Suppose that I'm a working mathematician that has just proved a Theorem, say, in Number Theory.
Does Gödel's Incompleteness Theorem imply that I can't know for sure if there exists a proof of the logical negation of my Theorem?
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No, that is a complete misunderstanding (but understandable given the incorrect philosophical use often made of Gödel's theorem.
As long as Number Theory is consistent by definition there can't be a proof of the negation of your statement.
The consistency of your axiom system is something one simply has to take on faith and that has nothing to do with metamathematics. After all if the system you are using was inconsistent than any demonstration in that system (or one of equivalent power) would be useless since you can prove anything in an inconsistent system. Unfortunately, Gödel's theorems are often invoked as if it showed this simple philosophical point: if your basic principles of reasoning are flawed then you can't use them to reason your way out of the error.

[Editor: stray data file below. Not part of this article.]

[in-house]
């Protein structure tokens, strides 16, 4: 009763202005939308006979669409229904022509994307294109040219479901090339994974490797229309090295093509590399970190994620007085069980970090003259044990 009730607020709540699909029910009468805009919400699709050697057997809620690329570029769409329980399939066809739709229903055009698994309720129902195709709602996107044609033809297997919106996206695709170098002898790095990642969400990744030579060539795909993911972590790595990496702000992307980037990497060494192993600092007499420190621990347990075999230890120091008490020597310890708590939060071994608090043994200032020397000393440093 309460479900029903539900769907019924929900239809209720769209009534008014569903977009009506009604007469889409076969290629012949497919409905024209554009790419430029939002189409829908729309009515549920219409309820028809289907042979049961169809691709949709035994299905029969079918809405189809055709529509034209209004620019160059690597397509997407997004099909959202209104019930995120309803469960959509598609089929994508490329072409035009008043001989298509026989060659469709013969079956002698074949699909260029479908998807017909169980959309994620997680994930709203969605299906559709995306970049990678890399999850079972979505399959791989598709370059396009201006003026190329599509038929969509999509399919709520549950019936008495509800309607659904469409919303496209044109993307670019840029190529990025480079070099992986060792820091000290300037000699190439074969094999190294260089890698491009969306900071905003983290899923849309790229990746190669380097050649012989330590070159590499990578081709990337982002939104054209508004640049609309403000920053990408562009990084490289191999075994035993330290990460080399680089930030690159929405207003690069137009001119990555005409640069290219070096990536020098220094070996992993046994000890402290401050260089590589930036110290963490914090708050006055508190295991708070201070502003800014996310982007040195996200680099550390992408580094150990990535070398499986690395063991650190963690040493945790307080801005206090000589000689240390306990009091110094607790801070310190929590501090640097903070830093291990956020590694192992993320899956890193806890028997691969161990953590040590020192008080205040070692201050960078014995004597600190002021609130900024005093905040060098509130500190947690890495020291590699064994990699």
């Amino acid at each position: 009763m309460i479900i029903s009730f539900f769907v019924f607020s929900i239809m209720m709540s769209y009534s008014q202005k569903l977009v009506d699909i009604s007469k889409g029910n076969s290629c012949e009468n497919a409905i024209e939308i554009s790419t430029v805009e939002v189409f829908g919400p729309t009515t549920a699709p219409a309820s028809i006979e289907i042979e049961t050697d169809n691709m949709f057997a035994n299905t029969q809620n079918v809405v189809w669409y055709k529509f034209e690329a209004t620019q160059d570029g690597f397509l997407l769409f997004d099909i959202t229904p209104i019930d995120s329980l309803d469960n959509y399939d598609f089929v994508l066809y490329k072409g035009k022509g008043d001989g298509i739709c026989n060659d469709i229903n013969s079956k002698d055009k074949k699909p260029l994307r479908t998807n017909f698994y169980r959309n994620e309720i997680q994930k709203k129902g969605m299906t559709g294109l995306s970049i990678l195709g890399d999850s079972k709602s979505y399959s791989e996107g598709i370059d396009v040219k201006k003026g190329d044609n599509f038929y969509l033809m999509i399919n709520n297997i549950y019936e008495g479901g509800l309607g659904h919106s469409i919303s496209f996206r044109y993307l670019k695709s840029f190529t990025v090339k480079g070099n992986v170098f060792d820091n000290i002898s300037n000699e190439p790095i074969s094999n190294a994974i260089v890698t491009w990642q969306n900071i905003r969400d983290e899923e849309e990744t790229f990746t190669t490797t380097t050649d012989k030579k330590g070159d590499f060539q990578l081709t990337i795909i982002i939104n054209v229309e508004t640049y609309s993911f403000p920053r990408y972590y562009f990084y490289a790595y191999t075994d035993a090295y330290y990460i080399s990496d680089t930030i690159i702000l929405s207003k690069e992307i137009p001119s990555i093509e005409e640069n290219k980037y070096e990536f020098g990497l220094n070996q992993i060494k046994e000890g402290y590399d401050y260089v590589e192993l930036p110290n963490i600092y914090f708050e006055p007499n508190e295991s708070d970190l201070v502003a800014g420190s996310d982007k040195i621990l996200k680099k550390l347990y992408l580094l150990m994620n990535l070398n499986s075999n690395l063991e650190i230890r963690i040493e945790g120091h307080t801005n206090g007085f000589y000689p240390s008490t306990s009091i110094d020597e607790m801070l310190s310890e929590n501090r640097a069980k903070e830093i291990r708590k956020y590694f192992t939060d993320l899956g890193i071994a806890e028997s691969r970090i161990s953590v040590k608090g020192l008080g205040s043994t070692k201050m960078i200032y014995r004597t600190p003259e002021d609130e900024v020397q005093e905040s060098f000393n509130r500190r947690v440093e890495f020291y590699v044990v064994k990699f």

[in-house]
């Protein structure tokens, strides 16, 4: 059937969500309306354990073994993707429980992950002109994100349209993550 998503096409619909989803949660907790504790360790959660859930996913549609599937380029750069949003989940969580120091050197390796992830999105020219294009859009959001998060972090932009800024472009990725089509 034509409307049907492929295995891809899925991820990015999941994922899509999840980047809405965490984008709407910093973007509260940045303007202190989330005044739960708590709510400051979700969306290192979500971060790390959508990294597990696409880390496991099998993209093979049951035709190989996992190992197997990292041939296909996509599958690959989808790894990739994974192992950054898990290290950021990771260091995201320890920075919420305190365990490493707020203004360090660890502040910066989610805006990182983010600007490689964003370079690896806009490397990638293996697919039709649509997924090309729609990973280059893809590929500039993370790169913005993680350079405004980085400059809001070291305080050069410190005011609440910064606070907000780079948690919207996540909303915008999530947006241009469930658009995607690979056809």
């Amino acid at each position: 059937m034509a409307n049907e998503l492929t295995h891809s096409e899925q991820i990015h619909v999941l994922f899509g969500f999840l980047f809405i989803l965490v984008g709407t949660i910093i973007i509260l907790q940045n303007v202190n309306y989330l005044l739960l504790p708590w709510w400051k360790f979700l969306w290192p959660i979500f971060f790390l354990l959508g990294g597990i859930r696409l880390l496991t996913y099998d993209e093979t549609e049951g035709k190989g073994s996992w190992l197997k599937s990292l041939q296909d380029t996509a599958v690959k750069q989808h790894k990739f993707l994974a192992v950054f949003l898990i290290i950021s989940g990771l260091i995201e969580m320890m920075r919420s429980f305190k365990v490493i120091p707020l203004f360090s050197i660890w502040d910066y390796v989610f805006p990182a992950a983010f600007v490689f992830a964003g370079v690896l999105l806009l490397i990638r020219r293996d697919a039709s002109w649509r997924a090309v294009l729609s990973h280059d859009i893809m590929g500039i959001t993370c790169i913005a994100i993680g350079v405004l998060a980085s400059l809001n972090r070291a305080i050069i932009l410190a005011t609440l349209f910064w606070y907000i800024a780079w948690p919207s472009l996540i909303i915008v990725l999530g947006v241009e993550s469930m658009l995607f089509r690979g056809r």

What Gödel's first incompletness theorem (really the Gödel-Rosser theorem) tells you is that IF your axiom system is consistent (you can't prove any statement and it's negation), strong enough to represent basic number theory and you can enumerate what the system's axioms are (technically the axioms are computably enumerable) then there is sentence which is neither provable nor refutable from those axioms.
The reason for the confusion is that Gödel's second incompleteness theorem tells us that if a theory T satisfies the above (such as what you use to do number theory) then CON(T) is neither provable or disprovable in T where CON(T) is the formal statement that T is consistent. But a key point here is that CON(T) is undecidable in T not because of some uncertainty of the consistency of T (we are assuming T is consistent) but because it's not clear if the formal statement CON(T) really captures the informal notion of proof. Indeed $T + \lnot CON(T)$ is actually a consistent theory. It just turns out that this theory allows infinite integers which code up fake proofs for a sentence and it's negation causing CON(T) to be false even though the system is actually consistent.
Gödel's First Incompleteness Theorem states that some true properties of Arithmetics cannot be proven from axiomatizations of Arithmetics like Q (Robinson Arithmetics) or PA (Peano Arithmetics).
Thus, Gödel's First Incompleteness Theorem does not imply that the negation of a theorem of Arithmetics might be provable: The answer to your question is "no".